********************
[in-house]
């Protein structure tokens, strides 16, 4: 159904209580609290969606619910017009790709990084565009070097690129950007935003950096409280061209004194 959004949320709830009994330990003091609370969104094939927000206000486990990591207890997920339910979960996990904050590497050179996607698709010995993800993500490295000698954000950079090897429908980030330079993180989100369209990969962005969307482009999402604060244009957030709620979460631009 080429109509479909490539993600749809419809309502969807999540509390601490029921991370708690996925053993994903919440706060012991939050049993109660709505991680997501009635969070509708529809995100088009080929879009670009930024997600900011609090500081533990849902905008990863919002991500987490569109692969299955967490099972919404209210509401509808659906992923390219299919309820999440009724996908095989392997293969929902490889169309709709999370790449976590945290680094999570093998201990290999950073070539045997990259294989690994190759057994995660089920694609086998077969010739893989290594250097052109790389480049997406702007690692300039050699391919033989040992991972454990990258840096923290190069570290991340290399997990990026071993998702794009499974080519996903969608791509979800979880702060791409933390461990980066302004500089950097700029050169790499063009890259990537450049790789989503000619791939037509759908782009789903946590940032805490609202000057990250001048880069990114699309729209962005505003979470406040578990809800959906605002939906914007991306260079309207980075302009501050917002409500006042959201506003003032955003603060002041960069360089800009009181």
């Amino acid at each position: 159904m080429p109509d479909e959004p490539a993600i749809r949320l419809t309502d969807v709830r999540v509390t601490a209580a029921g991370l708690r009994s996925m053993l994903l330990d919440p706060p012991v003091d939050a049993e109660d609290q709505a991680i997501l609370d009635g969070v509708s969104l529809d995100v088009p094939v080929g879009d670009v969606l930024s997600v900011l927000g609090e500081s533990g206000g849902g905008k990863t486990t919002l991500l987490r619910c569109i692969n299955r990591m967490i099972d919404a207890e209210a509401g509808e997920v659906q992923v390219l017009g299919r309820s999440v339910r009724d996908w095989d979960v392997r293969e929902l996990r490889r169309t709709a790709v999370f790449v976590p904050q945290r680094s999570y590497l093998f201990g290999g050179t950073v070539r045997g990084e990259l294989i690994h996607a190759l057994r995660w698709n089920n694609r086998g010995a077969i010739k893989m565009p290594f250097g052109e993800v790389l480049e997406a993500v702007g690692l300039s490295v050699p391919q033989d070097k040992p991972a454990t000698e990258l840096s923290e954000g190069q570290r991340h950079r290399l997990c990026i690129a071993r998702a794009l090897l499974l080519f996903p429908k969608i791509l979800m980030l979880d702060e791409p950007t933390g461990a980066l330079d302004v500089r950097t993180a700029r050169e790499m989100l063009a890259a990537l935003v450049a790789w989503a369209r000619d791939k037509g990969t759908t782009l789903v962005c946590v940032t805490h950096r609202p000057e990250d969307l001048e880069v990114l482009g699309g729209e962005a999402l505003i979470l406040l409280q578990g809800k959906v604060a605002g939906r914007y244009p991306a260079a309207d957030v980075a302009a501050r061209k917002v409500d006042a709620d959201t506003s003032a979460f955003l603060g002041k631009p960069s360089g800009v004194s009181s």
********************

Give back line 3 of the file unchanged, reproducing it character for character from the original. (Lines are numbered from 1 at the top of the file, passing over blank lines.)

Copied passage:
């Amino acid at each position: 159904m080429p109509d479909e959004p490539a993600i749809r949320l419809t309502d969807v709830r999540v509390t601490a209580a029921g991370l708690r009994s996925m053993l994903l330990d919440p706060p012991v003091d939050a049993e109660d609290q709505a991680i997501l609370d009635g969070v509708s969104l529809d995100v088009p094939v080929g879009d670009v969606l930024s997600v900011l927000g609090e500081s533990g206000g849902g905008k990863t486990t919002l991500l987490r619910c569109i692969n299955r990591m967490i099972d919404a207890e209210a509401g509808e997920v659906q992923v390219l017009g299919r309820s999440v339910r009724d996908w095989d979960v392997r293969e929902l996990r490889r169309t709709a790709v999370f790449v976590p904050q945290r680094s999570y590497l093998f201990g290999g050179t950073v070539r045997g990084e990259l294989i690994h996607a190759l057994r995660w698709n089920n694609r086998g010995a077969i010739k893989m565009p290594f250097g052109e993800v790389l480049e997406a993500v702007g690692l300039s490295v050699p391919q033989d070097k040992p991972a454990t000698e990258l840096s923290e954000g190069q570290r991340h950079r290399l997990c990026i690129a071993r998702a794009l090897l499974l080519f996903p429908k969608i791509l979800m980030l979880d702060e791409p950007t933390g461990a980066l330079d302004v500089r950097t993180a700029r050169e790499m989100l063009a890259a990537l935003v450049a790789w989503a369209r000619d791939k037509g990969t759908t782009l789903v962005c946590v940032t805490h950096r609202p000057e990250d969307l001048e880069v990114l482009g699309g729209e962005a999402l505003i979470l406040l409280q578990g809800k959906v604060a605002g939906r914007y244009p991306a260079a309207d957030v980075a302009a501050r061209k917002v409500d006042a709620d959201t506003s003032a979460f955003l603060g002041k631009p960069s360089g800009v004194s009181s």